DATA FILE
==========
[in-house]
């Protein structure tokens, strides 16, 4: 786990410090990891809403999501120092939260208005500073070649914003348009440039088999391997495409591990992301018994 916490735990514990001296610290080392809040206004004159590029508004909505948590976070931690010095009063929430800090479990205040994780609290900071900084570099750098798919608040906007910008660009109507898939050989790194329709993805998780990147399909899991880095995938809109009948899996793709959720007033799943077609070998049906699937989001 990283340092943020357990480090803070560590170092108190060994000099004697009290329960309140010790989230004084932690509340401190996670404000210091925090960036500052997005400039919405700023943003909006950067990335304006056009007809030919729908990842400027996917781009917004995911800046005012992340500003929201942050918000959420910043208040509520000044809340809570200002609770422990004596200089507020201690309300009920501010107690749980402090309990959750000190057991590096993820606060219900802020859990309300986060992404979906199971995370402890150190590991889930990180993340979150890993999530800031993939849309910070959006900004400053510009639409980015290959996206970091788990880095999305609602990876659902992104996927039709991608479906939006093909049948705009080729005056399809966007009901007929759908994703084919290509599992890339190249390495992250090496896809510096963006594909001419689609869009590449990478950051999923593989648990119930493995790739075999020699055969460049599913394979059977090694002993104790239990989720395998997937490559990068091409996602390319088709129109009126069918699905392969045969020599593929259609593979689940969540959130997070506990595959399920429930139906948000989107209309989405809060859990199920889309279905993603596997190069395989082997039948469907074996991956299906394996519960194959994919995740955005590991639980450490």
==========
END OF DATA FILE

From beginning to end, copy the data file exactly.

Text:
[in-house]
């Protein structure tokens, strides 16, 4: 786990410090990891809403999501120092939260208005500073070649914003348009440039088999391997495409591990992301018994 916490735990514990001296610290080392809040206004004159590029508004909505948590976070931690010095009063929430800090479990205040994780609290900071900084570099750098798919608040906007910008660009109507898939050989790194329709993805998780990147399909899991880095995938809109009948899996793709959720007033799943077609070998049906699937989001 990283340092943020357990480090803070560590170092108190060994000099004697009290329960309140010790989230004084932690509340401190996670404000210091925090960036500052997005400039919405700023943003909006950067990335304006056009007809030919729908990842400027996917781009917004995911800046005012992340500003929201942050918000959420910043208040509520000044809340809570200002609770422990004596200089507020201690309300009920501010107690749980402090309990959750000190057991590096993820606060219900802020859990309300986060992404979906199971995370402890150190590991889930990180993340979150890993999530800031993939849309910070959006900004400053510009639409980015290959996206970091788990880095999305609602990876659902992104996927039709991608479906939006093909049948705009080729005056399809966007009901007929759908994703084919290509599992890339190249390495992250090496896809510096963006594909001419689609869009590449990478950051999923593989648990119930493995790739075999020699055969460049599913394979059977090694002993104790239990989720395998997937490559990068091409996602390319088709129109009126069918699905392969045969020599593929259609593979689940969540959130997070506990595959399920429930139906948000989107209309989405809060859990199920889309279905993603596997190069395989082997039948469907074996991956299906394996519960194959994919995740955005590991639980450490």